Dalai Lama's lies, western bias
www.chinaview.cn 2010-02-28 09:03:41   Print

    BEIJING, Feb. 28 -- Despite opposition from the Chinese government, U.S. President Barack Obama resolutely met with the Dalai Lama at the White House during the latter's visit to the U.S. People are aware that the majority of western countries' political leaders have persistently met with the Dalai Lama at the price of undermining their relationship with China. So, what are the reasons behind their actions?

    

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The reasons held by European and U.S. leaders are generally the same. Firstly, they view the Dalai Lama as a "world-renowned cultural and religious figure." Secondly, as leaders of sovereign states, they have the right to meet anybody they wish without the approval of China. In fact, the two paradoxical reasons are fully groundless.

    It has to be admitted that the "Nobel Prize for Peace" laurel does bestow the Dalai Lama an aura. However, as everyone knows, the "Nobel Prize for Peace" is awarded in accordance with western values, so it contains intense subjective political characteristics and lacks objectiveness.

    Western countries' receiving the Dalai Lama as a distinguished guest is simply aimed at containing China. The White House stated after the meeting, that Obama expressed strong support for Tibet's genuine autonomy when meeting with the Dalai Lama. The words revealed the hidden essence of the meeting that what they discussed involved not only politics, but also China's domestic issues, instead of the so-called cultural or religious exchanges. If the meeting content was really just cultural or religious exchanges, the talk could have been conducted in cultural or religious site rather than the White House, in a fair and square manner.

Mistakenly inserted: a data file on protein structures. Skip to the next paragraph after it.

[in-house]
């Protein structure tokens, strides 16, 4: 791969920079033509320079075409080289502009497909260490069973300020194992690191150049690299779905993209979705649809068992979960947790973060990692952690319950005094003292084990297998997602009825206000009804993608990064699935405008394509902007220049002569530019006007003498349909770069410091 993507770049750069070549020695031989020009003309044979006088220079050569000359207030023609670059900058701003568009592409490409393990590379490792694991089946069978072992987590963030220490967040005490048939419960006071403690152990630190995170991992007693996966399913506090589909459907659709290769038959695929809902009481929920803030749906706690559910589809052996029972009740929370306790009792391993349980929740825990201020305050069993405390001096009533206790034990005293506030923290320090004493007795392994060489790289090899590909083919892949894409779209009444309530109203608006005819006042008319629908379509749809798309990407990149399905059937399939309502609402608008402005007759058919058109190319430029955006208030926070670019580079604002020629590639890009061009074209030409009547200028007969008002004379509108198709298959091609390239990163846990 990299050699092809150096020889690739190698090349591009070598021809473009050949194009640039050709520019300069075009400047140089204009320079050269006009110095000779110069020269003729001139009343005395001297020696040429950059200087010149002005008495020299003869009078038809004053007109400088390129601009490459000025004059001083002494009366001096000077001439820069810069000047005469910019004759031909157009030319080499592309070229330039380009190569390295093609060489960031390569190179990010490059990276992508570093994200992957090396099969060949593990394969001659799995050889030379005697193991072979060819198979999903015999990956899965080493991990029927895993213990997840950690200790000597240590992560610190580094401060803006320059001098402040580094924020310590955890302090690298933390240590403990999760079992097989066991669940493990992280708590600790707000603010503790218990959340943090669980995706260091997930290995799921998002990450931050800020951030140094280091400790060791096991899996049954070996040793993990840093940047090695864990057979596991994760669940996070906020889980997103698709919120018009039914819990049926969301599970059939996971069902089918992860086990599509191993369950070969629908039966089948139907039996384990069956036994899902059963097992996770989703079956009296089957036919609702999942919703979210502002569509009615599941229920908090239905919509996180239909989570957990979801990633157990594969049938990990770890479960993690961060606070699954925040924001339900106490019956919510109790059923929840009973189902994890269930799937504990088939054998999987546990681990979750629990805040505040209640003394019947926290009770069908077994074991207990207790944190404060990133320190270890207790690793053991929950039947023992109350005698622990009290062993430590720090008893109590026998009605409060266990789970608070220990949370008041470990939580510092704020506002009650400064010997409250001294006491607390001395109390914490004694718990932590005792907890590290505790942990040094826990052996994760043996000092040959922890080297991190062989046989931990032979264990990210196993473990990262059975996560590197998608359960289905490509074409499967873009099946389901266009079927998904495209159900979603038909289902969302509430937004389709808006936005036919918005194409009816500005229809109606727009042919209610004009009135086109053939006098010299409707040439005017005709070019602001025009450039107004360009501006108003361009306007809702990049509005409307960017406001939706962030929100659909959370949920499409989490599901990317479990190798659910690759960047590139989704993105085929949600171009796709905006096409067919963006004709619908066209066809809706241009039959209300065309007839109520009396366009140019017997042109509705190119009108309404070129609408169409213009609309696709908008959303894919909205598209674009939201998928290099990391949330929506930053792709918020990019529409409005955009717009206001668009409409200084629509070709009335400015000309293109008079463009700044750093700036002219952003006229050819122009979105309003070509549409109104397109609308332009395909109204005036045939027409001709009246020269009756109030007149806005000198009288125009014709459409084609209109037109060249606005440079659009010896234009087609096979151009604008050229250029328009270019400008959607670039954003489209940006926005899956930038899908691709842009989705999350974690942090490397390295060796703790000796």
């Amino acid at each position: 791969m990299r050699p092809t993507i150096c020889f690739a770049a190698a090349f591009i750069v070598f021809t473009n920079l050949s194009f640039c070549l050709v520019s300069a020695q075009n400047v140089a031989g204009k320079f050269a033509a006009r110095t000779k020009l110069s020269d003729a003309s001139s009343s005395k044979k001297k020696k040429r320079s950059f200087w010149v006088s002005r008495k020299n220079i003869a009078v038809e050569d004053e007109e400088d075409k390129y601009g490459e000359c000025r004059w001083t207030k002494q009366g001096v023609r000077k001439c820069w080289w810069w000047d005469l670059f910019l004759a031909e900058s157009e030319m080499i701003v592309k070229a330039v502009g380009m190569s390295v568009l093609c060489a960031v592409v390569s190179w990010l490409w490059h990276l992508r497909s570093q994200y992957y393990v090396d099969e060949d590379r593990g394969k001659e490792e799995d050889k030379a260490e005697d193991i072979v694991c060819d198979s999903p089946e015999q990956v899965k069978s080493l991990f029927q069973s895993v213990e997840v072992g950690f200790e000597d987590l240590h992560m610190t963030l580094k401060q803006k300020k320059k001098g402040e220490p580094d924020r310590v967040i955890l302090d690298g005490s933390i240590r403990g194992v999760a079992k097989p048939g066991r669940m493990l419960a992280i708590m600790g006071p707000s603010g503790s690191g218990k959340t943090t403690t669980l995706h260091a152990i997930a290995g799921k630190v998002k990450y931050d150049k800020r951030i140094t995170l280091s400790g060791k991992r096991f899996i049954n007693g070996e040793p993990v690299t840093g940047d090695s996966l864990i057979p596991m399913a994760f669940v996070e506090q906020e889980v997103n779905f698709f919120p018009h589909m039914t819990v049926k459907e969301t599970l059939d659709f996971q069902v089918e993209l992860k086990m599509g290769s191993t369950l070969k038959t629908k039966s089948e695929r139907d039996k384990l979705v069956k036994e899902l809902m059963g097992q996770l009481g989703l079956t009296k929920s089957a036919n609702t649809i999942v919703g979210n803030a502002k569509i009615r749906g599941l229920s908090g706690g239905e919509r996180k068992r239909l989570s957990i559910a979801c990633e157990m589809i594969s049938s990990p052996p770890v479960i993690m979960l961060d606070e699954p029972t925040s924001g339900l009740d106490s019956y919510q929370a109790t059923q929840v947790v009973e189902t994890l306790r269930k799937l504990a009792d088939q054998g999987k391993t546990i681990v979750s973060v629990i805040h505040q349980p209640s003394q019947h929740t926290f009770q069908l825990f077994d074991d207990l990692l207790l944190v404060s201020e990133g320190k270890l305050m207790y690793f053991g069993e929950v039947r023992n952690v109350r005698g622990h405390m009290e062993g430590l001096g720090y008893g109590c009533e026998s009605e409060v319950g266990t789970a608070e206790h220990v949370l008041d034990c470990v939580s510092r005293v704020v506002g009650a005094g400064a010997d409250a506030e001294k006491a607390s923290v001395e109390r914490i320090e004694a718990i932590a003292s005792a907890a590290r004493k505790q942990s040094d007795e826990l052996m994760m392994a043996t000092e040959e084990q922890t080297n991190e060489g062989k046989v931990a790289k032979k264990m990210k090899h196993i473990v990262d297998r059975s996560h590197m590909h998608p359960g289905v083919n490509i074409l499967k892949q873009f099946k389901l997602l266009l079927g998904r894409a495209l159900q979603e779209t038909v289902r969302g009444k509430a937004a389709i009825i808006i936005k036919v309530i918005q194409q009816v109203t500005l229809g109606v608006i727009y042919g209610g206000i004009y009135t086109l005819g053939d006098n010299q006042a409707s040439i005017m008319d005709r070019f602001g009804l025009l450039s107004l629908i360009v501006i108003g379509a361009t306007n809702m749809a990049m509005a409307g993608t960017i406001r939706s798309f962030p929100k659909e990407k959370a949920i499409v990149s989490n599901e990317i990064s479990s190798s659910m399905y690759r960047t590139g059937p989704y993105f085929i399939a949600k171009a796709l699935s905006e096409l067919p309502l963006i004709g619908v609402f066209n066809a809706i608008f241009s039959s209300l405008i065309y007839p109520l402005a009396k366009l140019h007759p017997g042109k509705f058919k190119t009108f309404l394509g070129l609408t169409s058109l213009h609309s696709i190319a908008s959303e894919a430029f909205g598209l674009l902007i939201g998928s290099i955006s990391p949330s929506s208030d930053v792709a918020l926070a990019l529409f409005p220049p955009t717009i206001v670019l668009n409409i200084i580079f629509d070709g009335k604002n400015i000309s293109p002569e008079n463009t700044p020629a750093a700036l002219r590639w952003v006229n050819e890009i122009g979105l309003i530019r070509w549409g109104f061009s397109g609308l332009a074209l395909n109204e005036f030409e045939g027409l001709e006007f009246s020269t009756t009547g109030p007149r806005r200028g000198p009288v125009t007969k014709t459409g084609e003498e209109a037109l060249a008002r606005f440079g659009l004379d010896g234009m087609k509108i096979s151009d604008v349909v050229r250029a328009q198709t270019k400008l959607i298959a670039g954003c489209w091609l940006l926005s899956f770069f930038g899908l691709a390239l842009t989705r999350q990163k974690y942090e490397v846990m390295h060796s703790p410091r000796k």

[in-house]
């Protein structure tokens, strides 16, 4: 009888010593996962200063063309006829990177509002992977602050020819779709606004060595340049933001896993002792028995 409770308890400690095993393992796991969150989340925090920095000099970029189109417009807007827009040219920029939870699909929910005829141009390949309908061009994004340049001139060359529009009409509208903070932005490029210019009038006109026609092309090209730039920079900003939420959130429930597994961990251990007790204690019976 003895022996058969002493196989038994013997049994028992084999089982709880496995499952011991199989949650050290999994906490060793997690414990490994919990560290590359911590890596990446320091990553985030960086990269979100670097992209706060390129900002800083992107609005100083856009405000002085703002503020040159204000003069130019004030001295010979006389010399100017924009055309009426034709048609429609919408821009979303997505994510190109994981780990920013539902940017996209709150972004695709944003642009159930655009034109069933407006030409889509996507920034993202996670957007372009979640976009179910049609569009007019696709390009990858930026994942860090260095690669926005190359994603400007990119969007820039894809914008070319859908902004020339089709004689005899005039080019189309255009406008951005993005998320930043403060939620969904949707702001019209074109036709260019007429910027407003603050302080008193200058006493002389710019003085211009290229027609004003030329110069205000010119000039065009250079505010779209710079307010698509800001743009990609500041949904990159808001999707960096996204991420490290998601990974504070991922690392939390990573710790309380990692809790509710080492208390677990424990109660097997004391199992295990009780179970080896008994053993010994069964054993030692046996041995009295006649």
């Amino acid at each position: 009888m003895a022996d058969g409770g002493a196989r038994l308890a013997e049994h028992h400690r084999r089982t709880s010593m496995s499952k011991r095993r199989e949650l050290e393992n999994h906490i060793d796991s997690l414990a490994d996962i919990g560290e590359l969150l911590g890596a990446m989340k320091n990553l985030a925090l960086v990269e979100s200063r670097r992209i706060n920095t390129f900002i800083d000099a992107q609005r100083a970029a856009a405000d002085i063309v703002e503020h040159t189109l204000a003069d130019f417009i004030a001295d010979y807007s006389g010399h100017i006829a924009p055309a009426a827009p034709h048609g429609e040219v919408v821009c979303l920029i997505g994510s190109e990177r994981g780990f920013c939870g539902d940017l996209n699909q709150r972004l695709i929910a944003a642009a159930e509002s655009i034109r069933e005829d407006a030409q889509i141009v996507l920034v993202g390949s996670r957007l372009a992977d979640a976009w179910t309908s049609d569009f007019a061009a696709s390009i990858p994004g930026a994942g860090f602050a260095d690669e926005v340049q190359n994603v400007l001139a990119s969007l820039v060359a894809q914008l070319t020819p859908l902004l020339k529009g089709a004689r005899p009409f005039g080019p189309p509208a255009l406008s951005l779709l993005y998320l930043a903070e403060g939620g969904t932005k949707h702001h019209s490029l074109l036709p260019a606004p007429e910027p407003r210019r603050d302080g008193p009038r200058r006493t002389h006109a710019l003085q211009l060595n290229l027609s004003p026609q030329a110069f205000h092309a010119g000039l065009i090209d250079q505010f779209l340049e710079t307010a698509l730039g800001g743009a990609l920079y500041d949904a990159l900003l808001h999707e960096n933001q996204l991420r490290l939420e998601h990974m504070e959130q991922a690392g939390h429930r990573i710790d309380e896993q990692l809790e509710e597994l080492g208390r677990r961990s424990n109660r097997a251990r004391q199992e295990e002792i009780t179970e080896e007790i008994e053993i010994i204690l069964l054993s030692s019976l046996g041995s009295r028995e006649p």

Generally, it is unnecessary for a state leader to ask for a foreign governmentí»s approval to meet with someone, but it is not absolutely right. For instance, would Chinese, Russian or other countries' leaders meet with Osama Bin Laden and Al-Qaeda leaders without considering the feelings of the U.S. administration and its people?

Editor: Yang Lina
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